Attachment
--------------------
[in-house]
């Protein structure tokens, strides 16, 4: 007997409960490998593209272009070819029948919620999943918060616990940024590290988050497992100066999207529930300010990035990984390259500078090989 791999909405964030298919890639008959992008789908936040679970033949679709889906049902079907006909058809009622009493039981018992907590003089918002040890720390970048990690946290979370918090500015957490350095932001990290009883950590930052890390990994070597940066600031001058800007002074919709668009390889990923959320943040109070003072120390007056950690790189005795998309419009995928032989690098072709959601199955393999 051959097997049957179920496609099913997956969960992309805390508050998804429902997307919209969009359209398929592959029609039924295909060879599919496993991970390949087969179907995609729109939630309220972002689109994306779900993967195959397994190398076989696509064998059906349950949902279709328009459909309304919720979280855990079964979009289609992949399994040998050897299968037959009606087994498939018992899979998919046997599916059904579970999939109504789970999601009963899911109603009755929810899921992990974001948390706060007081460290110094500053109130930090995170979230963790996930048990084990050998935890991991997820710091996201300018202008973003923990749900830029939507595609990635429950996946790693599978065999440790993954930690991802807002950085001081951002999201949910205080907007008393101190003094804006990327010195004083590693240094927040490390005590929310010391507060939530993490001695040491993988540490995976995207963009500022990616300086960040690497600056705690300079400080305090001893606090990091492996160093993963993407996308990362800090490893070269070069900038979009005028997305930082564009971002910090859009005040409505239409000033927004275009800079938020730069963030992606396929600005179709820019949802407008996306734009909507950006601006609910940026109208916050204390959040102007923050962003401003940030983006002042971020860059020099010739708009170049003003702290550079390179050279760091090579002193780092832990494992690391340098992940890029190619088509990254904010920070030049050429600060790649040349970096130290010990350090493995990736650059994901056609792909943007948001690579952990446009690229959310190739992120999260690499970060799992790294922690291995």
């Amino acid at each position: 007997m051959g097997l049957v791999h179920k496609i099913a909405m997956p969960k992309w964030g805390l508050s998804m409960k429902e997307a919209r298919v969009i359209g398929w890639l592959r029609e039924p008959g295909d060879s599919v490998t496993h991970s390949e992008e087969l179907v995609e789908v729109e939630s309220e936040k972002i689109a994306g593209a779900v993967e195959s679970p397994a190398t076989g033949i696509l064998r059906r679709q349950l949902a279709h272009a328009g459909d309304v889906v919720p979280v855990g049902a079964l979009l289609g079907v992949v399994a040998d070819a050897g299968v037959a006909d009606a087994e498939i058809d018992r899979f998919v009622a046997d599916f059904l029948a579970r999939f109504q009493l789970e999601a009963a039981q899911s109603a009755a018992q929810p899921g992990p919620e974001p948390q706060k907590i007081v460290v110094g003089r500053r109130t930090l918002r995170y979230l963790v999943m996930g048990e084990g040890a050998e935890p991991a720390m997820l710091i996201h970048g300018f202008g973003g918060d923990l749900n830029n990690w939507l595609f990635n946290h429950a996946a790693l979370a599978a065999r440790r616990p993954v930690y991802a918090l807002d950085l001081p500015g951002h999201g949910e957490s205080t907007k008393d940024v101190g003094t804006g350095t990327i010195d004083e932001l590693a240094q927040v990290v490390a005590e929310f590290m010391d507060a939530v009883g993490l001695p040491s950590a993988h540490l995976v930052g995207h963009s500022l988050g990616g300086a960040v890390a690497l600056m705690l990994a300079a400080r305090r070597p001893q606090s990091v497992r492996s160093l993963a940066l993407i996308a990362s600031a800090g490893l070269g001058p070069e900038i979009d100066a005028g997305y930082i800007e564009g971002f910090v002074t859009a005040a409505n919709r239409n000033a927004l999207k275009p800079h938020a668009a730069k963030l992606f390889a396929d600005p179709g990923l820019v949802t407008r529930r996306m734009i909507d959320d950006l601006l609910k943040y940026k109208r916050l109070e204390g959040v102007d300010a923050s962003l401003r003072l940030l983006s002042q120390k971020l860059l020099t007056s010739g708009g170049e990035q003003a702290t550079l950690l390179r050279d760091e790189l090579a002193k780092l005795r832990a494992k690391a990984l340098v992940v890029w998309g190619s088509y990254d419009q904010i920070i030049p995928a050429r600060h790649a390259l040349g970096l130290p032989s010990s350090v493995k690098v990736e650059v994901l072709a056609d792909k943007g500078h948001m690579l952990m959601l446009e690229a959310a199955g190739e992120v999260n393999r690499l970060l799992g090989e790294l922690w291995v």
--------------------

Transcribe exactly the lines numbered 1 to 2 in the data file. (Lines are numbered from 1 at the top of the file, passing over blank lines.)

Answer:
[in-house]
């Protein structure tokens, strides 16, 4: 007997409960490998593209272009070819029948919620999943918060616990940024590290988050497992100066999207529930300010990035990984390259500078090989 791999909405964030298919890639008959992008789908936040679970033949679709889906049902079907006909058809009622009493039981018992907590003089918002040890720390970048990690946290979370918090500015957490350095932001990290009883950590930052890390990994070597940066600031001058800007002074919709668009390889990923959320943040109070003072120390007056950690790189005795998309419009995928032989690098072709959601199955393999 051959097997049957179920496609099913997956969960992309805390508050998804429902997307919209969009359209398929592959029609039924295909060879599919496993991970390949087969179907995609729109939630309220972002689109994306779900993967195959397994190398076989696509064998059906349950949902279709328009459909309304919720979280855990079964979009289609992949399994040998050897299968037959009606087994498939018992899979998919046997599916059904579970999939109504789970999601009963899911109603009755929810899921992990974001948390706060007081460290110094500053109130930090995170979230963790996930048990084990050998935890991991997820710091996201300018202008973003923990749900830029939507595609990635429950996946790693599978065999440790993954930690991802807002950085001081951002999201949910205080907007008393101190003094804006990327010195004083590693240094927040490390005590929310010391507060939530993490001695040491993988540490995976995207963009500022990616300086960040690497600056705690300079400080305090001893606090990091492996160093993963993407996308990362800090490893070269070069900038979009005028997305930082564009971002910090859009005040409505239409000033927004275009800079938020730069963030992606396929600005179709820019949802407008996306734009909507950006601006609910940026109208916050204390959040102007923050962003401003940030983006002042971020860059020099010739708009170049003003702290550079390179050279760091090579002193780092832990494992690391340098992940890029190619088509990254904010920070030049050429600060790649040349970096130290010990350090493995990736650059994901056609792909943007948001690579952990446009690229959310190739992120999260690499970060799992790294922690291995």